Last weekend we drove into Los Angeles, which gave me a few hours in the car, so I thought I would be clever and take along my Smocked Hanger Cover project.
First of all, you may notice that I withdrew several of the pleating threads on the top and bottom of the piece. This is because I didn't read the directions very well and pleated the whole width of the fabric by mistake. Since this is silk, I'm now left with pleat creases and holes in the fabric that are the dickens to get out. You can see at the top that I only have the first two rows and about 2/3 of the third row completed. With over three hours in the car I should have had a lot more done, don't you think? It's been my experience that I find my mistakes on the second row of smocking, since then it is easier to count and see how the pattern goes with the first row. And boy did I find them. I must have unpicked parts of that first row five times. Moral of the story: smock the first row at home, concentrating hard on getting it right. The little straight part in the middle is the buttonhole for the hanger.
The good news is that with some careful spritzing and steaming, the pleats are coming out and the holes are closing up. After ironing I can barely see the holes, and that's with using my very strong reading glasses. With the bare eye, and especially under some clothes (it is a hanger, after all), they won't be visible at all.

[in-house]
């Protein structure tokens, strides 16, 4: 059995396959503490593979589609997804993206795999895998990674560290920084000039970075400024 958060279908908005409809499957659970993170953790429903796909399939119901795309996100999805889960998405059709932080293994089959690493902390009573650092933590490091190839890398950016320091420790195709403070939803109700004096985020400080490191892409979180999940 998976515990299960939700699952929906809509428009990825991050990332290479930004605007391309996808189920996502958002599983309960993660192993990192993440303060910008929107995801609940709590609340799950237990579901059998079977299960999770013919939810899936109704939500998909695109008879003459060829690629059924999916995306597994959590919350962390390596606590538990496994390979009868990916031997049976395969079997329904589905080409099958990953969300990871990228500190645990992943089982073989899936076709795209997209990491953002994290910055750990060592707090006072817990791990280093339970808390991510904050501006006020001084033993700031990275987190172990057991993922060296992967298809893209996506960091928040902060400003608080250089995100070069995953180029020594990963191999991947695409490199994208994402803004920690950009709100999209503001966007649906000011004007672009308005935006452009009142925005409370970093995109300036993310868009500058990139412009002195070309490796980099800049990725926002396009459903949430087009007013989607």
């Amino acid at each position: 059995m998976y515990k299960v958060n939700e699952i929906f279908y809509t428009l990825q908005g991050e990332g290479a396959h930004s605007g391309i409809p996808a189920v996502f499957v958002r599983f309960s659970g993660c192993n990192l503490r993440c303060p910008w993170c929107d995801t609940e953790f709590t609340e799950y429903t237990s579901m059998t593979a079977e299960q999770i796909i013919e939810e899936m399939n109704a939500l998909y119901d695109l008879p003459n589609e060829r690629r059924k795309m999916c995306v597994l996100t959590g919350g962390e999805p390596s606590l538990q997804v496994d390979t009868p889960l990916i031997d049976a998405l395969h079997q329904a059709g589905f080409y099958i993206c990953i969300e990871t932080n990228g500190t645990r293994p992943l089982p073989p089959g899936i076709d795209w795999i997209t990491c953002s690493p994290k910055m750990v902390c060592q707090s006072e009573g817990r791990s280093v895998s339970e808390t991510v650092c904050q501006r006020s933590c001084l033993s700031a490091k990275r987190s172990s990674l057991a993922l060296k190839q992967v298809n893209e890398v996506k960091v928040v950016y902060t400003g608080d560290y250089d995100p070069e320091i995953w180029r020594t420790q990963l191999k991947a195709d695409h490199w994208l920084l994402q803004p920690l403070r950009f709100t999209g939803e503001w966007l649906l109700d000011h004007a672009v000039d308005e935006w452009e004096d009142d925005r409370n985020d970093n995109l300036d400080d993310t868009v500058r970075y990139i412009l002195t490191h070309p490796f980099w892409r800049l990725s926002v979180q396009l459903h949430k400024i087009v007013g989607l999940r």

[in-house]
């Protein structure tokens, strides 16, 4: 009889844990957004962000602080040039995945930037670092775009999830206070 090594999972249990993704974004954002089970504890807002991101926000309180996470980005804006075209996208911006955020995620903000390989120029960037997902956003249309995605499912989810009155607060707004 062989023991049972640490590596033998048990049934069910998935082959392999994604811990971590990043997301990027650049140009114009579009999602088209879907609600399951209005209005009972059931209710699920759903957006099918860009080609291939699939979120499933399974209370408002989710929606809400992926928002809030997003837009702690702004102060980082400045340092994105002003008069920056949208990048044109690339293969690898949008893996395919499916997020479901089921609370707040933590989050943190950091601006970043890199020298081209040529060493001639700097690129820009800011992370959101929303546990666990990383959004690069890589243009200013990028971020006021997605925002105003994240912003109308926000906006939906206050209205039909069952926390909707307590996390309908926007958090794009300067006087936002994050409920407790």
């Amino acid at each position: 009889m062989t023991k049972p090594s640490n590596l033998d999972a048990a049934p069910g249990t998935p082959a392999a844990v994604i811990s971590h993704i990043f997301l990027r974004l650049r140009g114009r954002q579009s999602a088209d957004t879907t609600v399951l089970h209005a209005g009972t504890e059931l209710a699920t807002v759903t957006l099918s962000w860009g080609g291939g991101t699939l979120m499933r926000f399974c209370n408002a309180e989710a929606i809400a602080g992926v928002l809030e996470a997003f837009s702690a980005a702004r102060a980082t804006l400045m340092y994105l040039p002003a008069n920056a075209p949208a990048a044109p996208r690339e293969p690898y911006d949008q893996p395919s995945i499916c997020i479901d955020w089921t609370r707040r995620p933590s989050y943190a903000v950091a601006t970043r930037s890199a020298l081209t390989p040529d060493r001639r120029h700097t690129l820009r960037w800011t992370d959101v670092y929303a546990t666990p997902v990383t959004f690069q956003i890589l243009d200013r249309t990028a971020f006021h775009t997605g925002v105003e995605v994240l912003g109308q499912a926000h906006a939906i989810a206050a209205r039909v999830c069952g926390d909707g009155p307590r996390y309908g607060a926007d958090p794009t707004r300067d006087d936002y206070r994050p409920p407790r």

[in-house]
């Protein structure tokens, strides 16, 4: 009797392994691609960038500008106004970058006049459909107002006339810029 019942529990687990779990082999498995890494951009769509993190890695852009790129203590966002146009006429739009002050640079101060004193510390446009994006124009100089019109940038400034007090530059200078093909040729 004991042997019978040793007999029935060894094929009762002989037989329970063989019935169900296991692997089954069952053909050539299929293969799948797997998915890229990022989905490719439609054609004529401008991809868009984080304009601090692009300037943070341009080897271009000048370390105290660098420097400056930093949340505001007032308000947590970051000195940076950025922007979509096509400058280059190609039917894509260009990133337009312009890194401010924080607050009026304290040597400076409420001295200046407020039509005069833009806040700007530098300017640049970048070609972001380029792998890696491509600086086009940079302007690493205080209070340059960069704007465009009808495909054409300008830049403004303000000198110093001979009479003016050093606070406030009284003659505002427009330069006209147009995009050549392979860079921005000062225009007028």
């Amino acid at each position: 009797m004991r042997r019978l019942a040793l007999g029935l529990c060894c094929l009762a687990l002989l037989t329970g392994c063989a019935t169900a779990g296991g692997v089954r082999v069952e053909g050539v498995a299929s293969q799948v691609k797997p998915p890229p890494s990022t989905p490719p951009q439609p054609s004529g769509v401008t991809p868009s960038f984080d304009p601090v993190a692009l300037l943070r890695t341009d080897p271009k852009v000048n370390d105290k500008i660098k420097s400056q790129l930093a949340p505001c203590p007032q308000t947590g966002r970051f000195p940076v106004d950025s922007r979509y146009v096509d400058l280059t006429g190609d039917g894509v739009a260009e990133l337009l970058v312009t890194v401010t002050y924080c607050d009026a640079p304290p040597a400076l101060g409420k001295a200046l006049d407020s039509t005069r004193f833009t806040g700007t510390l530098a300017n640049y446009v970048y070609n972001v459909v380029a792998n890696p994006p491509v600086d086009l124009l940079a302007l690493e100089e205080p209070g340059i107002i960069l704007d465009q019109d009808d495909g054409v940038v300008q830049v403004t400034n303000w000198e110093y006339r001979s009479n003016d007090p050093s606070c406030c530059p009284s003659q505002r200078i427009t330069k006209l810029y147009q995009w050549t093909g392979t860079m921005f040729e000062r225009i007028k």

The reason we went to LA was to see the exhibit Fashioning Fashion: European Dress in Detail, 1700-1915, now showing in the Resnick Pavilion of the Los Angeles County Museum of Art (LACMA) through March 27. This exhibit was a fascinating collection of European clothes, with an especially good selection of men's clothes, showing how suits evolved from the 18th to the early 20th centuries. Take a look at the goldwork on these two items!
This is a mantle from Paris, ca. 1891, of wool plain weave and silk velvet with silk and metallic-thread embroidery, glass beads, and ostrich-feather trim. One thing that really struck both of us, not evident here, was how small the people were. We are all much bigger (and heavier).
Here is a man's suit from France, ca. 1760, The coat and waistcoat are of wool plain weave, full finish, with sequins and metallic-thread embroidery; the breeches are of wool plain weave, full finish, with silk and metallic-thread passementerie. I'm copying the descriptions right from the web site, that's why they sound a bit stilted. It's amazing that this suit survived the French Revolution. Most of them had the gold stripped away and melted down.
This exhibit was so well curated and interesting that even my husband liked it. There are almost two months to go on this exhibit so if you are in the LA area do try to make it!